Data are becoming the new raw material of business
The Economist

Turning Bold Questions into a Data Science Career at Amazon: Alumni Spotlight on David Wallace

At The Data Incubator we run a free eight-week data science fellowship to help our Fellows land industry jobs. We love Fellows with diverse academic backgrounds that go beyond what companies traditionally think of when hiring data scientists. David was a Fellow in our Winter 2016 cohort who landed a job with one of our hiring partners, Amazon.

Tell us about your background. How did it set you up to be a great data scientist? 

Before joining The Data Incubator, I completed my Ph.D. in chemistry at Johns Hopkins University, where I focused on the design and synthesis of new magnetic materials. My work gave me the opportunity to work alongside scientists in many different disciplines, and exposed me to a vast array of experimental techniques and theoretical constructs. From a data science perspective, this meant that I was constantly encountering new types of data and searching for scientifically rigorous models to explain those results. As the volume and complexity of these datasets increased, graphical data analysis tools like Excel and Origin weren’t making the cut for me, and I gradually made the transition to performing data transformation and analysis entirely in Python. That was a big technical leap that took a lot of time and frustration, but I think it ultimately made me a better researcher.

From a research perspective, working in a vibrant academic setting also meant learning how to ask bold questions, even at the risk of sounding stupid in front of a large group of mentors and peers–something I’ve done more than I care to admit. For me, finding the right question to ask is just as important as having the technical expertise to find an answer, and that’s one of the things that makes Data Science so exciting.

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Testing Jupyter Notebooks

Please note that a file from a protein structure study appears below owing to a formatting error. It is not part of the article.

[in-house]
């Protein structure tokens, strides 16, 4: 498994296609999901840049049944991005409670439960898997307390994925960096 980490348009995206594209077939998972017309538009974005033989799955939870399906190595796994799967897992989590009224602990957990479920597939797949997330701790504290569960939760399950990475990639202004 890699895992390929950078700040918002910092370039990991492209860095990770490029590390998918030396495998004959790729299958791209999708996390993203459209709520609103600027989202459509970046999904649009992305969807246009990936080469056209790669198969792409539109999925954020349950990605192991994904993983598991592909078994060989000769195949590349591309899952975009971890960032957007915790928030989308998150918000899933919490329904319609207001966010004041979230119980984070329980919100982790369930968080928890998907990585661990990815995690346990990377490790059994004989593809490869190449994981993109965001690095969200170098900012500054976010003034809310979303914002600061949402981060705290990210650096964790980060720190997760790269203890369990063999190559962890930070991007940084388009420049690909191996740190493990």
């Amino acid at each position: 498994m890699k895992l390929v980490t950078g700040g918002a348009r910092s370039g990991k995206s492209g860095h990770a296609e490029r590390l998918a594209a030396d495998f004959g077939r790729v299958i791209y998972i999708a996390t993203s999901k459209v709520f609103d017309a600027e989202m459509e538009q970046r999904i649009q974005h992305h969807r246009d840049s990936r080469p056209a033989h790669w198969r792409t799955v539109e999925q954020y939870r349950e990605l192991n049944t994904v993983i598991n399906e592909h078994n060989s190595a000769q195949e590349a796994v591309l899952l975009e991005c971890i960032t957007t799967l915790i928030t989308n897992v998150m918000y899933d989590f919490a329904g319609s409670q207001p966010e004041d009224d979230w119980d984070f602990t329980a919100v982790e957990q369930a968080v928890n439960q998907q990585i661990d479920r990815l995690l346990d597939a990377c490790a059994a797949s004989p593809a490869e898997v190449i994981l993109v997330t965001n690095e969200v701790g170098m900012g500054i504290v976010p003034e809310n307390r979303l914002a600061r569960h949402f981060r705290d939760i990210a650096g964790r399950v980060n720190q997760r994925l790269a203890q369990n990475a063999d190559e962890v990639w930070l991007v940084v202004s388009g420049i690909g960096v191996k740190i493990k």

This was originally posted on Christian Moscardi’s blog and is a follow-up piece to another post on Embedding D3 in IPython Notebook. Christian is our Lead Developer! 

Jupyter is a fantastic tool that we use at The Data Incubator for instructional purposes. One perk of using Jupyter is that we can easily test our code samples across any language there’s a Jupyter kernel for. In this post, I’ll show you some of the code we use to test notebooks!

First, a quick discussion of the current state of testing ipython notebooks: there isn’t much documented about the process. ipython_nose is a really helpful extension for writing tests into your notebooks, but there’s no documentation or information about easy end-to-end testing. In particular, we want the programmatic equivalent of clicking “run all cells”.After poking around things like github’s list of cool ipython notebooks and the Jupyter docs, two things became apparent to us:

  1. Most people do not test their notebooks.
  2. Automated end-to-end testing is extremely easy to implement. Continue reading

Machine Learning and Modeling the Stock Market: Alumni Spotlight on Michael Skarlinski

At The Data Incubator we run a free eight-week data science fellowship to help our Fellows land industry jobs. We love Fellows with diverse academic backgrounds that go beyond what companies traditionally think of when hiring data scientists. Michael was a Fellow in our Winter 2016 cohort who landed a job with one of our hiring partners, Schireson Associates.

 

Tell us about your background. How did it set you up to be a great data scientist? 

My PhD work was in computational materials science, where I worked with reactive molecular dynamics simulations. The field is totally simulation based, and typically requires high performance computing resources. Running these simulations helped build my chops for working with parallel systems and command line tools. The software required familiarity with some powerful languages and APIs like C and CUDA. Learning those definitely helped my understanding of Python once I converted to using it.

Toward the third year of my PhD I got really interested in machine learning. I started using scikit-learn to predict different aspects of simulations I worked on. These projects became a large part of my thesis and contributed to choosing The Data Incubator as a next step in my career.

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Calculating the Perfect Algorithm: Alumni Spotlight on Sumanth Swaminathan

At The Data Incubator we run a free eight-week data science fellowship to help our Fellows land industry jobs. We love Fellows with diverse academic backgrounds that go beyond what companies traditionally think of when hiring data scientists. Sumanth was a Fellow in our Winter 2016 cohort who landed a job with one of our hiring partners, Revon.

 

Tell us about your background. How did it set you up to be a great data scientist?

I did my bachelors degree in Chemical Engineering at the University of Delaware and my PhD in Applied Mathematics at Northwestern University.  After some postdoctoral work between Northwestern and Oxford University, I went into industry as a quantitative consultant for W.L. Gore & Associates.  For the past 4 years, I have spent most of my time delivering technology solutions at W.L. Gore, teaching mathematics at the University of Delaware, and performing and teaching Indian Classical Music.